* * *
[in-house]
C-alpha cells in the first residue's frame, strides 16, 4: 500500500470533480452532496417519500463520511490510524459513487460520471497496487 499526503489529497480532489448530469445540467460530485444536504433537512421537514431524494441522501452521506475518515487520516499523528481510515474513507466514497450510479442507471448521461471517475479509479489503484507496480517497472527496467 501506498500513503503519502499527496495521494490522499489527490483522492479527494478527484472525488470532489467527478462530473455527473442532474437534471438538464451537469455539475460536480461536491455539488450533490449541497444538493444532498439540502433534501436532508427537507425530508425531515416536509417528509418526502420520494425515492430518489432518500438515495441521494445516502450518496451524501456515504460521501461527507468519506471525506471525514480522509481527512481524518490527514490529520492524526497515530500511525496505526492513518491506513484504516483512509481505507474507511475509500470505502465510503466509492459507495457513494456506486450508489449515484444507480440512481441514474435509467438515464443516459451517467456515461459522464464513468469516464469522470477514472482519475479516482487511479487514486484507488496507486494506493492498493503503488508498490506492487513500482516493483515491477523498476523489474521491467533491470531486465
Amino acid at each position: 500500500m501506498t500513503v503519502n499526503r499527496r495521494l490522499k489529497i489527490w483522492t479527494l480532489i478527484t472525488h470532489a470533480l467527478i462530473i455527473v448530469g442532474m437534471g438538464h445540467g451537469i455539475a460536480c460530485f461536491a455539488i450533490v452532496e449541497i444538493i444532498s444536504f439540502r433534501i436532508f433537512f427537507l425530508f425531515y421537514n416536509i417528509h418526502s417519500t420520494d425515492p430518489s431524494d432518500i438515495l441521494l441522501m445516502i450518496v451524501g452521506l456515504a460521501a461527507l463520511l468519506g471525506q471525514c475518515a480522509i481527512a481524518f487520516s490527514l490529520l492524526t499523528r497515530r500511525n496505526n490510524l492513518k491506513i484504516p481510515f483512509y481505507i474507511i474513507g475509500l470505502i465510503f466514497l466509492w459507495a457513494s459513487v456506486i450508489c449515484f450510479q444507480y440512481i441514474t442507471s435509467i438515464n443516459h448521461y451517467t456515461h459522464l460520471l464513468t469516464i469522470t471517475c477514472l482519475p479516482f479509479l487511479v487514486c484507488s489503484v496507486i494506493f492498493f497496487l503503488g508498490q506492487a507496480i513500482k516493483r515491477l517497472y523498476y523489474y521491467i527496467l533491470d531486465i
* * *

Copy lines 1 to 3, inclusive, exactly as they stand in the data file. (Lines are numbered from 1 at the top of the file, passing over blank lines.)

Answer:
[in-house]
C-alpha cells in the first residue's frame, strides 16, 4: 500500500470533480452532496417519500463520511490510524459513487460520471497496487 499526503489529497480532489448530469445540467460530485444536504433537512421537514431524494441522501452521506475518515487520516499523528481510515474513507466514497450510479442507471448521461471517475479509479489503484507496480517497472527496467 501506498500513503503519502499527496495521494490522499489527490483522492479527494478527484472525488470532489467527478462530473455527473442532474437534471438538464451537469455539475460536480461536491455539488450533490449541497444538493444532498439540502433534501436532508427537507425530508425531515416536509417528509418526502420520494425515492430518489432518500438515495441521494445516502450518496451524501456515504460521501461527507468519506471525506471525514480522509481527512481524518490527514490529520492524526497515530500511525496505526492513518491506513484504516483512509481505507474507511475509500470505502465510503466509492459507495457513494456506486450508489449515484444507480440512481441514474435509467438515464443516459451517467456515461459522464464513468469516464469522470477514472482519475479516482487511479487514486484507488496507486494506493492498493503503488508498490506492487513500482516493483515491477523498476523489474521491467533491470531486465
Amino acid at each position: 500500500m501506498t500513503v503519502n499526503r499527496r495521494l490522499k489529497i489527490w483522492t479527494l480532489i478527484t472525488h470532489a470533480l467527478i462530473i455527473v448530469g442532474m437534471g438538464h445540467g451537469i455539475a460536480c460530485f461536491a455539488i450533490v452532496e449541497i444538493i444532498s444536504f439540502r433534501i436532508f433537512f427537507l425530508f425531515y421537514n416536509i417528509h418526502s417519500t420520494d425515492p430518489s431524494d432518500i438515495l441521494l441522501m445516502i450518496v451524501g452521506l456515504a460521501a461527507l463520511l468519506g471525506q471525514c475518515a480522509i481527512a481524518f487520516s490527514l490529520l492524526t499523528r497515530r500511525n496505526n490510524l492513518k491506513i484504516p481510515f483512509y481505507i474507511i474513507g475509500l470505502i465510503f466514497l466509492w459507495a457513494s459513487v456506486i450508489c449515484f450510479q444507480y440512481i441514474t442507471s435509467i438515464n443516459h448521461y451517467t456515461h459522464l460520471l464513468t469516464i469522470t471517475c477514472l482519475p479516482f479509479l487511479v487514486c484507488s489503484v496507486i494506493f492498493f497496487l503503488g508498490q506492487a507496480i513500482k516493483r515491477l517497472y523498476y523489474y521491467i527496467l533491470d531486465i